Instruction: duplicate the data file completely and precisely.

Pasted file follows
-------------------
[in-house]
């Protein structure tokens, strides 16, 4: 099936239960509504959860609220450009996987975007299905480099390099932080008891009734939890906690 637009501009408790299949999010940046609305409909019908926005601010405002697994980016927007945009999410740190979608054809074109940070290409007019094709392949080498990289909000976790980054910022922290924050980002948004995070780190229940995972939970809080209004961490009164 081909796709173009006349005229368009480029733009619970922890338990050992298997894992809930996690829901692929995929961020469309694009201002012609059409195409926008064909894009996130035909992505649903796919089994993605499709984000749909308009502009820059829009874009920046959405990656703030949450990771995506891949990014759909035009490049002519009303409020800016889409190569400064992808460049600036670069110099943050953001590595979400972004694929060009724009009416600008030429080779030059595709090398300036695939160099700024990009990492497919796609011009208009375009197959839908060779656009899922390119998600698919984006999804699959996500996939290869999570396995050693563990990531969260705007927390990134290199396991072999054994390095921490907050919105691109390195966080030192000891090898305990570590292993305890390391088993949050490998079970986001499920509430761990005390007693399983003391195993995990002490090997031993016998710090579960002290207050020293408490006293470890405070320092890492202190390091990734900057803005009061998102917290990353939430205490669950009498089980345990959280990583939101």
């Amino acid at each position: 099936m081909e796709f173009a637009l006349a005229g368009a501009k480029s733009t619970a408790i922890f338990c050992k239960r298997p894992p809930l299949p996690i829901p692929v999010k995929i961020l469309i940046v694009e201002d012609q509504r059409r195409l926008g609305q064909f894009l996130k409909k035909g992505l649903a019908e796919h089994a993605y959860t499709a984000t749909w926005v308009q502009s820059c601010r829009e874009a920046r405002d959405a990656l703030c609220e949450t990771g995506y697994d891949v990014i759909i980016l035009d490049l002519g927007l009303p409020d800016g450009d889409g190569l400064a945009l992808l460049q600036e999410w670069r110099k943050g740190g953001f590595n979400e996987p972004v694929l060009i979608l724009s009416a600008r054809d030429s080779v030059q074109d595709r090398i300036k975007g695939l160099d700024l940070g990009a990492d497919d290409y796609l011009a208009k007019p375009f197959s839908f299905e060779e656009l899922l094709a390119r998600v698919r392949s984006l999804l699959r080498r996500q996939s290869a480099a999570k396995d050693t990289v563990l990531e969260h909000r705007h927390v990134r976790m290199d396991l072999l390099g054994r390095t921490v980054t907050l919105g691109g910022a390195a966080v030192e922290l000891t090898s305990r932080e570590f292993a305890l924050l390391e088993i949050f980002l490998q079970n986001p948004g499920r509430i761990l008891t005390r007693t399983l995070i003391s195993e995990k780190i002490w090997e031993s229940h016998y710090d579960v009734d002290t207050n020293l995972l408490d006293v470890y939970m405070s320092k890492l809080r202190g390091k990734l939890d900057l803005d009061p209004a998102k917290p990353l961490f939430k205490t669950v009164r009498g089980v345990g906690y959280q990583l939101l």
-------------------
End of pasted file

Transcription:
[in-house]
């Protein structure tokens, strides 16, 4: 099936239960509504959860609220450009996987975007299905480099390099932080008891009734939890906690 637009501009408790299949999010940046609305409909019908926005601010405002697994980016927007945009999410740190979608054809074109940070290409007019094709392949080498990289909000976790980054910022922290924050980002948004995070780190229940995972939970809080209004961490009164 081909796709173009006349005229368009480029733009619970922890338990050992298997894992809930996690829901692929995929961020469309694009201002012609059409195409926008064909894009996130035909992505649903796919089994993605499709984000749909308009502009820059829009874009920046959405990656703030949450990771995506891949990014759909035009490049002519009303409020800016889409190569400064992808460049600036670069110099943050953001590595979400972004694929060009724009009416600008030429080779030059595709090398300036695939160099700024990009990492497919796609011009208009375009197959839908060779656009899922390119998600698919984006999804699959996500996939290869999570396995050693563990990531969260705007927390990134290199396991072999054994390095921490907050919105691109390195966080030192000891090898305990570590292993305890390391088993949050490998079970986001499920509430761990005390007693399983003391195993995990002490090997031993016998710090579960002290207050020293408490006293470890405070320092890492202190390091990734900057803005009061998102917290990353939430205490669950009498089980345990959280990583939101």
């Amino acid at each position: 099936m081909e796709f173009a637009l006349a005229g368009a501009k480029s733009t619970a408790i922890f338990c050992k239960r298997p894992p809930l299949p996690i829901p692929v999010k995929i961020l469309i940046v694009e201002d012609q509504r059409r195409l926008g609305q064909f894009l996130k409909k035909g992505l649903a019908e796919h089994a993605y959860t499709a984000t749909w926005v308009q502009s820059c601010r829009e874009a920046r405002d959405a990656l703030c609220e949450t990771g995506y697994d891949v990014i759909i980016l035009d490049l002519g927007l009303p409020d800016g450009d889409g190569l400064a945009l992808l460049q600036e999410w670069r110099k943050g740190g953001f590595n979400e996987p972004v694929l060009i979608l724009s009416a600008r054809d030429s080779v030059q074109d595709r090398i300036k975007g695939l160099d700024l940070g990009a990492d497919d290409y796609l011009a208009k007019p375009f197959s839908f299905e060779e656009l899922l094709a390119r998600v698919r392949s984006l999804l699959r080498r996500q996939s290869a480099a999570k396995d050693t990289v563990l990531e969260h909000r705007h927390v990134r976790m290199d396991l072999l390099g054994r390095t921490v980054t907050l919105g691109g910022a390195a966080v030192e922290l000891t090898s305990r932080e570590f292993a305890l924050l390391e088993i949050f980002l490998q079970n986001p948004g499920r509430i761990l008891t005390r007693t399983l995070i003391s195993e995990k780190i002490w090997e031993s229940h016998y710090d579960v009734d002290t207050n020293l995972l408490d006293v470890y939970m405070s320092k890492l809080r202190g390091k990734l939890d900057l803005d009061p209004a998102k917290p990353l961490f939430k205490t669950v009164r009498g089980v345990g906690y959280q990583l939101l």